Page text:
So, for -example, the word for " name " may be written by a sign MU, or it may be written out by two signs shu-mu, the one sign MU representing the " Sumerian " word for " name," which, however, in the case of a Babylonian or Assyrian text must be read as shumu - the Semitic equivalent of the Sumerian MU.
Thus names like Sin-na-di-in-shu-mi and Bel-na-di-in-shu-mi, i.e.
Osaka owes its origin to Rennio Shonin, the eighth head of the Shin-Shu sect, who in1495-1496built, on the site now occupied by the castle, a temple which afterwards became the principal residence of his successors.
Meantime on the Japanese right the 12th division attacked the large bodies of troops that Kuropatkin had massed (Yu-shu-ling) equally in vain.
On the 25th of August the 2nd and 4th Armies from Haicheng and the 1st Army from the Yin-tsu-ling and Yu-shu-ling began the last stage of their convergent advance.
Fort Sung-Shu was of the same type as Chi-Kuan.
Thus on the north front, from Chi-Kuan battery to Sung-Shu, a distance of about two miles, there were three permanent forts and seven semi-permanent works and batteries.
On the 17th of November seven mines were exploded at Sung-Shu, which blew in the back of the counterscarp galleries.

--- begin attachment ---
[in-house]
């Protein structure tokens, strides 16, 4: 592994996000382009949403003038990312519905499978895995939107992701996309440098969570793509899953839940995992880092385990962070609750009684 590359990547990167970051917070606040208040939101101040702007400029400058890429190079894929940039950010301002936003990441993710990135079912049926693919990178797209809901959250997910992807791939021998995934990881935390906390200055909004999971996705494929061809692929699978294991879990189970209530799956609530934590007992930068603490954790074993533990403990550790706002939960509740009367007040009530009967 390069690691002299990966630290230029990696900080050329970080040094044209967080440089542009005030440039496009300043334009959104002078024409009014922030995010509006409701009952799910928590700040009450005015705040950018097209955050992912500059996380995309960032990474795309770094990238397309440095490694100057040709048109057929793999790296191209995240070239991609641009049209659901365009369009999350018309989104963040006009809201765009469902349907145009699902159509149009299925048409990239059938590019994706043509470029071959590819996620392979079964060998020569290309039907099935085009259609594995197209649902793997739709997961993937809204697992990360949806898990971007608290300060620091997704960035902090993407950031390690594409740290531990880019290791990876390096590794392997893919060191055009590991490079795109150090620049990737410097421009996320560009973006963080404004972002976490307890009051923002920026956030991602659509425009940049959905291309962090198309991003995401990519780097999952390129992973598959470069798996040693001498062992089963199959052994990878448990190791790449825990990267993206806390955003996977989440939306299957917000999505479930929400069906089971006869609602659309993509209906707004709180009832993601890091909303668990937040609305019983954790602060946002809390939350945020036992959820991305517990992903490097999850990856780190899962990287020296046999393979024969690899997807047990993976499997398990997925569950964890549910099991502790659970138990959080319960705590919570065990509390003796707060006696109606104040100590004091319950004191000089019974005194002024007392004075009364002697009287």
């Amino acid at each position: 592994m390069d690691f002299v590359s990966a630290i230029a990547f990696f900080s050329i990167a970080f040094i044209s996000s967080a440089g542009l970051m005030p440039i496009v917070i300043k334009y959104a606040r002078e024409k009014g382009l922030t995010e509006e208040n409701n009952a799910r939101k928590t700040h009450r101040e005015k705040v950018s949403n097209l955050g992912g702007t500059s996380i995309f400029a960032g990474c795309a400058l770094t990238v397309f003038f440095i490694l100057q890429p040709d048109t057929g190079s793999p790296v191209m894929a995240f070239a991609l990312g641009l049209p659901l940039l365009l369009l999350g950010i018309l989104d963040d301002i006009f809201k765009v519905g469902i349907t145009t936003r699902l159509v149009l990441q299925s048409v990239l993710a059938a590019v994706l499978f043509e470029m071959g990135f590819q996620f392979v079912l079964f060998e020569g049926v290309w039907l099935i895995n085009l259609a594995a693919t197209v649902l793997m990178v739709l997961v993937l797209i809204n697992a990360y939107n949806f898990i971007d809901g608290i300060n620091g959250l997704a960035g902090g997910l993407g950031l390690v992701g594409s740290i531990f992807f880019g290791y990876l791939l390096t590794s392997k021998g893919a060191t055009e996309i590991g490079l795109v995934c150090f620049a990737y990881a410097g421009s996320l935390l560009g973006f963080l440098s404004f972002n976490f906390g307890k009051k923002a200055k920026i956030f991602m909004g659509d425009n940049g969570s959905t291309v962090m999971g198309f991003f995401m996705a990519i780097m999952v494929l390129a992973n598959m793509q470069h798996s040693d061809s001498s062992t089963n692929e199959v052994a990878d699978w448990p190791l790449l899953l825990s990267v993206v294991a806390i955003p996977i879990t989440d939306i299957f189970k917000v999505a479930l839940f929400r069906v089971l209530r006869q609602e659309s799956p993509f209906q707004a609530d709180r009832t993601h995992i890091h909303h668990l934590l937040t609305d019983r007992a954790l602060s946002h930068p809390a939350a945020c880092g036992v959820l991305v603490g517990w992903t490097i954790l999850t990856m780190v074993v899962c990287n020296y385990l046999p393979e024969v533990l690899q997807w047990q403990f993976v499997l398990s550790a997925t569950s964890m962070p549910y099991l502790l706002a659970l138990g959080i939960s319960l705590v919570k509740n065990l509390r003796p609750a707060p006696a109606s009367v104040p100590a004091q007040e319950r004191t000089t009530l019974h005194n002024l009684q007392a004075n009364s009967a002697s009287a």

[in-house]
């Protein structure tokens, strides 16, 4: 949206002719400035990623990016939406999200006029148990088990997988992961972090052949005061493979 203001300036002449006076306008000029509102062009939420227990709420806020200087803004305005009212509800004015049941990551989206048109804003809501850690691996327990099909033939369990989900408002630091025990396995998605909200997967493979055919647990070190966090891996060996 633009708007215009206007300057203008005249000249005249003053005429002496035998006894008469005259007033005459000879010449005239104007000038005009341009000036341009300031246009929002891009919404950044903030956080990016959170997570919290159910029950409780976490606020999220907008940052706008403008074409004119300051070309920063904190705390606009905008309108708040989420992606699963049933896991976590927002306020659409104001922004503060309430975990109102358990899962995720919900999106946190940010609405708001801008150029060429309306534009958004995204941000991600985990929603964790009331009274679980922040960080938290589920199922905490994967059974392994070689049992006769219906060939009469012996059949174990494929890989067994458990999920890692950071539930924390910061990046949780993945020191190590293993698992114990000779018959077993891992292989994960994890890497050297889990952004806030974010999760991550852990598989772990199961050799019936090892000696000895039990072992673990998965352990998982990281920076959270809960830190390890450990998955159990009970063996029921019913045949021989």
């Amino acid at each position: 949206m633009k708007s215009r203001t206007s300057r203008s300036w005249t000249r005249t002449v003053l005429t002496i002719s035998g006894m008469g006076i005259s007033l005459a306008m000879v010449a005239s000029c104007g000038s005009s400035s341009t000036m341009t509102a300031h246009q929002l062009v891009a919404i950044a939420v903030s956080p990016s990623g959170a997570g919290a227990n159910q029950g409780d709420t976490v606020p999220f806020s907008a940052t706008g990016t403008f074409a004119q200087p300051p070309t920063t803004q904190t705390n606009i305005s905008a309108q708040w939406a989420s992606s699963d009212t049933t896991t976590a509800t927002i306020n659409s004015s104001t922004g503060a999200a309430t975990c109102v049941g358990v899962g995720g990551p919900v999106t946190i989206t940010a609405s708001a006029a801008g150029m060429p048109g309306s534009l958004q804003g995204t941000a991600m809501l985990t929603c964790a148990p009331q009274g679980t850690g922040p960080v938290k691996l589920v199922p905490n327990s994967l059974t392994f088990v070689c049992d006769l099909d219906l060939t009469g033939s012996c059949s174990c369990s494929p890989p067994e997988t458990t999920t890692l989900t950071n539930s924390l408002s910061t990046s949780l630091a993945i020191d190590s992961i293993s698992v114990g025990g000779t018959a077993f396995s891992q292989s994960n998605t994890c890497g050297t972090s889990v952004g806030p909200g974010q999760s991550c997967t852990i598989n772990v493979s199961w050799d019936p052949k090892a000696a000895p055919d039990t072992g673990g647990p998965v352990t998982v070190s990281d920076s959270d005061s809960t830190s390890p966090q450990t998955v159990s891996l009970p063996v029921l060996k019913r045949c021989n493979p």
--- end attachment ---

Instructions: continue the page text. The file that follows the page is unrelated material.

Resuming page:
The ditches of Sung-Shu and Erh-Lung were partially filled.
At Sung-Shu the stormers got into the fort, but suffered much from the artillery on the western side of the Lun-ho valley, and were beaten out of it again in minutes; men tried in vain to get up the Lun-ho valley to take Sung-Shu in rear.
Sung-Shu suffered a worse fate on the 31st, the greater part of the fort and its defenders being blown up, and on this day the whole defence of the eastern front of collapsed.
Later identified with Shu (Show), who holds heaven and earth apart.
The so-called Ailanthus silk produced by Saturnia cynthia is woven at Lai-yang into a strong fabric; and the manufacture of the peculiar kind of wax obtained from the la-shu or wax-tree insect is largely carried on in the vicinity.
By both Korean and Chinese tradition Ki-tze--a councillor of the last sovereign of the 3rd Chinese dynasty, a sage, and the reputed author of parts of the famous Chinese classic, the Shu-King--is represented as entering Korea in 1122 B.C. with several thousand Chinese emigrants, who made him their king.
In Egypt the relation was curiously reversed; the earth-god Keb was the husband of Nut, the sky, represented sometimes as a woman, overarching the earth and supported on hands and feet, sometimes as a gigantic cow, upheld on the outstretched hands of Shu, the atmosphere.
3 When earth and sky were still unseparated, Shu thrust himself between them and raised Nut to the heights.